Food insecurity remains an ongoing problem in Florida, especially as a government shutdown looms. One food bank is dealing with that uncertainty, while also trying to help its region continue to recover from Hurricane Idalia.
Monique Ellsworth, the CEO of Second Harvest of the Big Bend, says the food bank has distributed 1.1 million additional pounds of food since Idalia. But now the region faces another problem that could exacerbate hunger: a major employer in the hurricane-hit town of Perry has announced its closure. And Ellsworth is concerned about the compounding impact of all these crises on so many families.
“Not only have we just been pummeled by a hurricane, if you live in Perry and you were lucky enough to work for Georgia-Pacific, you’ve just been put on notice that you’re about to lose your job,” she said. “And then a government shutdown could mean that SNAP applications could be delayed. If you are receiving SNAP benefits and this extends too long, that could be impacted.”
SNAP is the Supplemental Nutrition Assistance Program, also known as food stamps.
Second Harvest is collaborating with other food banks to plan for the shutdown. Ellsworth said they’re seeing more need and fewer resources. Her biggest concern about their ability to procure food for new families that may need services …
“…is the fact that about 25 percent of all the food that we distribute is federal in nature. It comes from the USDA… Any delay in the budget could mean that down the road we see our inability to order food through that program, which, again, makes up 25 percent of everything we distribute.”
The good news is that Second Harvest of the Big Bend is expanding significantly, which will affect the rest of Florida and the southeastern United States. This food bank has become a protein hub, meaning it can repackage the huge allotments of meat that often are donated by companies like Tyson. Much of that meat used to wind up in landfills because the food banks couldn’t turn it into manageable amounts for people needing it. But now Second Harvest can.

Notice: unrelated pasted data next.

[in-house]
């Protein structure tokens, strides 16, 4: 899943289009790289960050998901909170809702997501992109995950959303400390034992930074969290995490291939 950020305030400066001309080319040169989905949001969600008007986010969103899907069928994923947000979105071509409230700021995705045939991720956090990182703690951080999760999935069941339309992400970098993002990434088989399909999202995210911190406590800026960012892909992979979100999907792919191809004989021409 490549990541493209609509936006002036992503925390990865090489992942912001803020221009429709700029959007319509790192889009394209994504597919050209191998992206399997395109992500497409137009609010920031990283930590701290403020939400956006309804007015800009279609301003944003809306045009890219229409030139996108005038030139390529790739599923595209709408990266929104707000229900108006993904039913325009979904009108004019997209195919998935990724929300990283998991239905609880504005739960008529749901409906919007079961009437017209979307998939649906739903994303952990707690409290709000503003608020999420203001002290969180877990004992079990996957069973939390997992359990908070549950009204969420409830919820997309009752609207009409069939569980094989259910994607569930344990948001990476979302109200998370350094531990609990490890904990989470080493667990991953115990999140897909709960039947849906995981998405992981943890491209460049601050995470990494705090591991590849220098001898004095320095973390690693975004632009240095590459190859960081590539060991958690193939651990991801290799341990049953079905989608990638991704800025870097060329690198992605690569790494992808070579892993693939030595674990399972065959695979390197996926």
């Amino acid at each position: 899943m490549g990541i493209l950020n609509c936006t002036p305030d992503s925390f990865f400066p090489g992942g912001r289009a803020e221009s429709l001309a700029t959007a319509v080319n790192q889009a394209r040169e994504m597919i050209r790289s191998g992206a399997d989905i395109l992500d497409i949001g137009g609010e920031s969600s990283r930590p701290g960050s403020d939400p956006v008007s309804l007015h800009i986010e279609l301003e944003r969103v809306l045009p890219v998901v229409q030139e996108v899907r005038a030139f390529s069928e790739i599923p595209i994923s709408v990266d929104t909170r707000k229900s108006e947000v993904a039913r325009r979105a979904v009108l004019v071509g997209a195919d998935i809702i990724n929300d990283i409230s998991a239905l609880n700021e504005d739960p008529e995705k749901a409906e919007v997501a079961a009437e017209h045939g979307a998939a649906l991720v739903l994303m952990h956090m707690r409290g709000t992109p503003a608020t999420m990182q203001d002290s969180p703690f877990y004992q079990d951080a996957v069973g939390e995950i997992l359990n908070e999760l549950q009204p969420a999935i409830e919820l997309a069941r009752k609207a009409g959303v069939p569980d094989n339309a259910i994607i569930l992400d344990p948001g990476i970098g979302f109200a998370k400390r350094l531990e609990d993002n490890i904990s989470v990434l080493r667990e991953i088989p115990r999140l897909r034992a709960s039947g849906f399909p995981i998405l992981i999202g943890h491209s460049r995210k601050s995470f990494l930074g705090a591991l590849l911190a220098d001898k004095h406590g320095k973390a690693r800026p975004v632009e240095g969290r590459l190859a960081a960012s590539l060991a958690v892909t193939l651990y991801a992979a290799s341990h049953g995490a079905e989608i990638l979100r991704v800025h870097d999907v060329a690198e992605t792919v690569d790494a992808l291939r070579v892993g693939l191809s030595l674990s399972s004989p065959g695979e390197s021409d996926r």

“We have 165,000 pounds of chicken sitting inside of our freezer – a first time for our community to have that level of protein available – that this small room over here, starting two months ago, began to repackage, meaning that we now open it, take product out, and downsize it into sizes that are more manageable for a family and safely label it all,” Ellsworth said. “We are going a step beyond that and we’re going to be USDA-certified.”
That protein hub will be serving all Florida’s food banks. Ellsworth said her counterparts in Jacksonville and Atlanta had been planning their own hubs but decided to collaborate with Second Harvest and spend that money elsewhere.
Feeding America CEO Claire Babineaux-Fontenot spoke at a recent hunger summit in Tallahassee. She was asked what makes a community successful in addressing hunger.
“Showing kindness and grace to people who happen to be at a moment in time when they’re in need of resources that you and we, surely we feel grateful that we’re well-positioned to share,” she said. “So, that type of generosity is definitely an element
That generosity could soon be challenged, as Congress faces a shutdown that could be disastrous for millions. Another central food-support program, the Women Infant and Child program known as WIC, is also endangered. More than 420,000 Florida families rely on the program to feed infants and children.